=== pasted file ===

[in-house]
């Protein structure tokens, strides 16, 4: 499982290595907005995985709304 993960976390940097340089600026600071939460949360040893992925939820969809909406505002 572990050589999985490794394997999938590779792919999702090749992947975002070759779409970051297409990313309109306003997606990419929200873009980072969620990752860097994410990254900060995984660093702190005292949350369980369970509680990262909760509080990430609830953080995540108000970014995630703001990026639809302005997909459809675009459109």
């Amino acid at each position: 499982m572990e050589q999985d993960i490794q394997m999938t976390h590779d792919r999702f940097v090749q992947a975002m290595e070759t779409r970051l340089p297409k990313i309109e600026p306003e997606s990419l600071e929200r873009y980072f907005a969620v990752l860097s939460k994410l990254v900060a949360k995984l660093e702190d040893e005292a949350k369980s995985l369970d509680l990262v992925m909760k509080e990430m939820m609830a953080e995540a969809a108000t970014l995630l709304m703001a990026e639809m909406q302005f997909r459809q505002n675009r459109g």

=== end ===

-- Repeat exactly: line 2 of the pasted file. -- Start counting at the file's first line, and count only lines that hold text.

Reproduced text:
């Protein structure tokens, strides 16, 4: 499982290595907005995985709304 993960976390940097340089600026600071939460949360040893992925939820969809909406505002 572990050589999985490794394997999938590779792919999702090749992947975002070759779409970051297409990313309109306003997606990419929200873009980072969620990752860097994410990254900060995984660093702190005292949350369980369970509680990262909760509080990430609830953080995540108000970014995630703001990026639809302005997909459809675009459109």